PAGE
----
Where was I?

So. Many of you will also be aware that I've yet to stop being a student and I'm 24 already so I'd like to at least appear to have grown up some day soon. Had I stayed in England I would have tried (whatever my success may have been) to enter into publishing. Now that my foreseeable future is grounded in Japan, I've had to rethink things somewhat. Realistically, since I loathe the Japanese workplace, any work I do here will be teaching English or the oh-so-appealing manual translation. Also, if I can find Japan based English language publisher, magazine or newspaper willing to take me on, I certainly won't say no. However, since none of these are my dream job, I intend to keep my soul alive by writing and taking up a craft.

My dad was a carpenter who could literally make anything he set his mind to using tools, materials and his own two hands. And that's the crux of it, after SATs, GCSEs, A-Levels, Bachelors, Masters, and now pre-advanced Japanese, I think I'm through relying solely on my head (and what a dangerous that is concept anyway O_o) Next I want to learn to employ my hands. My days in the Yamasa classrooms have been some of the most sedentary days of my life. I even took up bloody weight-lifting a year ago to combat it! Not that I regret that since I love it, but still...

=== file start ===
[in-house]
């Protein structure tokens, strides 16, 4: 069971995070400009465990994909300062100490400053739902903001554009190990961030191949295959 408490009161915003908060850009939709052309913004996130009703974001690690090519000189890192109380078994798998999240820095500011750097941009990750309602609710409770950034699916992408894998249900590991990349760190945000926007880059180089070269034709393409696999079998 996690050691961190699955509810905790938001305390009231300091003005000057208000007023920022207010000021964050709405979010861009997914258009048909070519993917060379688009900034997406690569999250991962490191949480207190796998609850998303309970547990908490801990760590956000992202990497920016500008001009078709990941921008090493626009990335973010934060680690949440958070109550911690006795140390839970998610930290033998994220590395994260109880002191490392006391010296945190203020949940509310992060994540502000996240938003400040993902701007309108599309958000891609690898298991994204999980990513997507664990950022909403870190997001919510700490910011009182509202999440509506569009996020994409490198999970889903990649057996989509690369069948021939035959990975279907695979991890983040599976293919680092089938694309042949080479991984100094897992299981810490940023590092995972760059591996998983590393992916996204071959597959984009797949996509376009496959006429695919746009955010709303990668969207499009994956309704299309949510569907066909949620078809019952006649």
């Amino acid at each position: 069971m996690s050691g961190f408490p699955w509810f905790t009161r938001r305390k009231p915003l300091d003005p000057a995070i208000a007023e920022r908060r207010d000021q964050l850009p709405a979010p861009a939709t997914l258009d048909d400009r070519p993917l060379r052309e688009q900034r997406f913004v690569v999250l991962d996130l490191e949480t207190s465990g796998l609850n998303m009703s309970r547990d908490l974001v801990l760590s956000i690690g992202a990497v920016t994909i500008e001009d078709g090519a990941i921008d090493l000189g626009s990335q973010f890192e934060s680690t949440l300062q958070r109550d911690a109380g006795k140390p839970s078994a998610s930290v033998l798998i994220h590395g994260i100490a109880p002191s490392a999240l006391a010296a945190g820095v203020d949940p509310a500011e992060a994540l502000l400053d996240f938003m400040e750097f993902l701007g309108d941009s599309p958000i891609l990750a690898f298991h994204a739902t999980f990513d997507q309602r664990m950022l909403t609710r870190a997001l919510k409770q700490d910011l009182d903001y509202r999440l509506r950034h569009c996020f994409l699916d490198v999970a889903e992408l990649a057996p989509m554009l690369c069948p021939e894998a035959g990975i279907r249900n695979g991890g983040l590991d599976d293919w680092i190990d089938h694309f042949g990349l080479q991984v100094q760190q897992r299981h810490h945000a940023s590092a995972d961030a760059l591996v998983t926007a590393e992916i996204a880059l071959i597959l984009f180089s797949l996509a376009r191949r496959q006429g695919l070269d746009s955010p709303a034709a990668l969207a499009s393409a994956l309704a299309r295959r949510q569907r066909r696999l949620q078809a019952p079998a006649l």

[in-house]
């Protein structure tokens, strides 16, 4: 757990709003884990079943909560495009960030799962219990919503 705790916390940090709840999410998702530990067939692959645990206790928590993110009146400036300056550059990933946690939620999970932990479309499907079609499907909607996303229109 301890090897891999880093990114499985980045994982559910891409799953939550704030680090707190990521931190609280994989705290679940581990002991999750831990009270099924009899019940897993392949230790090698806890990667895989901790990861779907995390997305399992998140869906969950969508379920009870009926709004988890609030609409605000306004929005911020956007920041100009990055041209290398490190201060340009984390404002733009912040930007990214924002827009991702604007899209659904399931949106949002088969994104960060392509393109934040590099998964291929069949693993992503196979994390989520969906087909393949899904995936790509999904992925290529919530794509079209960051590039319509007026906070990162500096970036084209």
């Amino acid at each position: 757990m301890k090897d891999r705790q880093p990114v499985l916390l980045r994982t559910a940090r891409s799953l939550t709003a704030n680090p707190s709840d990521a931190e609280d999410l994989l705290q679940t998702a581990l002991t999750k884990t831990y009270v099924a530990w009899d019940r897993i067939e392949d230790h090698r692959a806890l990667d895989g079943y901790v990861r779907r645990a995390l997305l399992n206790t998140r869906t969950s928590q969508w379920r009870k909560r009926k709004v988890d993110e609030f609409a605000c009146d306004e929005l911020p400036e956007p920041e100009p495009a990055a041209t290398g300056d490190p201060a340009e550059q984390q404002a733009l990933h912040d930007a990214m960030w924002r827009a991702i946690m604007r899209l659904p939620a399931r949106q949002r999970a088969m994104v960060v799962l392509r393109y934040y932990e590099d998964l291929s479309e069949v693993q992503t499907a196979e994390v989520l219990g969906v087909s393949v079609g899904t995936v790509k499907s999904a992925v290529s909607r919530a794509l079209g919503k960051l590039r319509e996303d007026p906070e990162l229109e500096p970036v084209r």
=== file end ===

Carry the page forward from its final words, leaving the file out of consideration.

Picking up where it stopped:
As soon as I got to Japan, the goal I'd been planning throughout my Masters degree just as I'd planned my Masters during my Bachelors and my Bachelors during my A-Levels, I stopped having anything to plan. My goals just disappeared. Part of that is undoubtedly because I met Alex - role your eyes all you please but everyone gets to be a fool in love once. About a month ago, though, I decided what I want to do, which is actually something I've wanted to do since I was little. I want to learn to make books. It isn't just reading them or writing them I love, it's absolutely everything about them. I thought perhaps I would learn wood-turning one day and the idea certainly does still appeal, but the one that predates it is hand bookbinding.

The happier me that's been posting lately is partly due to this new direction. Admittedly it involves me being a student a little longer but not that much as, at this stage, I will have to content myself with short courses and develope my skills alone in the intervening time. I've been waiting to get to England before purchasing any books on the subject so literally at this stage all I know is what I want to do, not the pros and cons involved in actually doing it. I have all this ideas about using traditional Japanese washii paper for binding or end papers,  a traditional Japanese form of sword handle wrapping using cord on the spine, which would then fit very nicely with a slipcase made of ホウの木 which is the kind of wood that 白鞘 (shirasaya: literally 'white scabbard') are made of. I'm certain there's more than one person out there using washii paper in bookbinding but I don't know about the other two ideas or how feasible they are. Plus ホウの木 is exorbitantly expensive so I'd probably have to use an alternative that wouldn't be half as satiny smooth or pure in colour.